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October 03, 2010

CAPTAIN COOK’S WALK INTO SAILING HISTORY

David Ellis

THERE are five reasons most people know about England's little North Yorkshire town of Whitby: James Cook, fish and chips, Dracula, a modern-day TV soap, and old steam trains.

Sitting astride the Esk River estuary, Whitby's 14,000 hardy souls have learned to live with the hammering winds that come in off the North Sea in winter, while in summer it can also be postcard-perfect rustic England, particularly on its older eastern side.

PICTURESQUE Whitby Harbour.
In those summer months its one of the quaintest harbour towns in the country. Tourists flock here to enjoy sunny strolls along the waterfront, the local fish markets, browse the antique stores, and eat fish and chips at outdoor cafes, in little restaurants whose window boxes overflow with fire-engine red geraniums, or with a pint in back-street pubs where battered haddock and chunky golden potato chips have been turned into an art form.

And taking a stroll around the narrow alleyways in search of history, in Grape Lane they find the one-time home of Quaker ship-owner, John Walker and the sea-farer student who lived in his attic – James Cook.

Cook was born at Marton near Middlesborough, and was apprenticed to a grocer in nearby Staithes. But his real love was the sea, and one day he walked the 21km into Whitby to ask Walker if he would teach him seamanship and navigation.
IT was in the attic of this house in Whitby that the young
James Cook lived while learning seamanship
under mariner John Walker.

Today in the museum that occupies Walker's one-time terrace house, visitors learn about Cook's life in Whitby, about the Endeavour that was built here, and of Cook's world travels; there's also a statue of Cook on West Cliff and a plaque in town given by Australia and New Zealand to commemorate his achievements.

And if you are in Whitby on the morning of Ascension Day each year, you'll see a group of civic and business dignitaries making apparent dopes of themselves as they squelch through the mud of Whitby Harbour to plant, of all things, a hedge before the tide comes back in.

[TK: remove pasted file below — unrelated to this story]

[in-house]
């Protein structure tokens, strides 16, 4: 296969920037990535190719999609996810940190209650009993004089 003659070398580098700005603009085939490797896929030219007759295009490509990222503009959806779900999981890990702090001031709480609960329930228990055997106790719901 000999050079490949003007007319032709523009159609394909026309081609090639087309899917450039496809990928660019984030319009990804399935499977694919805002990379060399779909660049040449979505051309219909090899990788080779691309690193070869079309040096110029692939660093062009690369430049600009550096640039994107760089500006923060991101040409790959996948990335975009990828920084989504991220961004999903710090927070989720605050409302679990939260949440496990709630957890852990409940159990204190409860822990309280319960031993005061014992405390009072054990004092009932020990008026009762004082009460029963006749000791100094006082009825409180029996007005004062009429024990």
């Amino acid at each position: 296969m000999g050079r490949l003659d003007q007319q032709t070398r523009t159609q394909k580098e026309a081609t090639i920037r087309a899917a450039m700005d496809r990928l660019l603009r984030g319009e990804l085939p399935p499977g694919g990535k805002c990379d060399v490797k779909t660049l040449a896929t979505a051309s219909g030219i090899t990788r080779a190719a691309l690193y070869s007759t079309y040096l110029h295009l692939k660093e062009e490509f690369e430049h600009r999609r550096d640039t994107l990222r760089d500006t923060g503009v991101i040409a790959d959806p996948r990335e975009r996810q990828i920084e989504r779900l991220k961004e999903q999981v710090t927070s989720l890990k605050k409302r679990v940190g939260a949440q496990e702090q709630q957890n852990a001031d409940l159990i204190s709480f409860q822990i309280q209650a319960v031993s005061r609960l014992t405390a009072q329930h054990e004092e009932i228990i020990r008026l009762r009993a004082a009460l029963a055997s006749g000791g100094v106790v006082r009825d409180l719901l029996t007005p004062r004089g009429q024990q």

This bizarre ritual started in 1159 when three Norman noblemen on a pig-hunt discovered a hermit giving comfort under a hedge to a boar they'd arrowed. They beat man and beast to death, but in his dying moments the hermit prayed that God would forgive them.

ONE of Whitby's many harbourside pubs that have
turned battered haddock and chips into an art form.
Hearing the story later, the Abbot of Whitby was so angered he ordered that as pennance every Ascension Day a group of 'noblemen' erect a hedge on the mudflats of low-tide Whitby Harbour, or lose title to their lands. And to make their task all the more difficult they could use, not spades, but simple 'penny knives' such as that carried by the hermit.

The ritual is still carried out annually 850 years later, and if the 'Penny Hedge' does not survive three incoming tides it has to be built again.

Up the hill overlooking the Estuary is an old hotel, and it is here when the winds howl in off the North Sea and the fire crackles in its grate that the visitor draws mind-pictures of that day in 1885 when Dublin-born writer Bram Stoker decided during a stay that it would be Whitby where 'my Count Dracula will come ashore from Transylvania.'

Stoker was captivated by the destructive storm that raged during his stay at the hotel and which sank the Russian schooner Dimitry of Narva on the nearby Tate Sands as she made for safety in Whitby: in his book he has Dracula coming ashore 'during a ferocious storm' from the Russian ship Demeter of Varna.

AUTHOR Bram Stoker wrote his classic
novel Dracula during a stay in Whitby
And for rail buffs the local North Yorkshire Moors Railway has regular tourist-train runs using restored steam and diesel locomotives hauling historic carriages to five nearby towns with their yester-year Tea Rooms serving wonderful home-made scones, pies and traditional pasties.
GOATHLAND Hotel 15km from Whitby –
renamed Aidensfield Arms for TV soap Heartbeat.

And on select nights, there are silver-service dinners in restored timber-lined Pullman carriages on runs into the countryside.

At Grosmont the old locos are still serviced in the original engine sheds – but it's the 15km run to tiny Goathland that's the most popular day-trip, for this was Aidensfield of TV's Heartbeat series, and where you can visit the Aidensfield Arms, Mostyns Garage, the Village Store and Greengrass's farm.

Whitby's a bit off the beaten track, but well worth the effort. For more information go to www.whitby.co.uk



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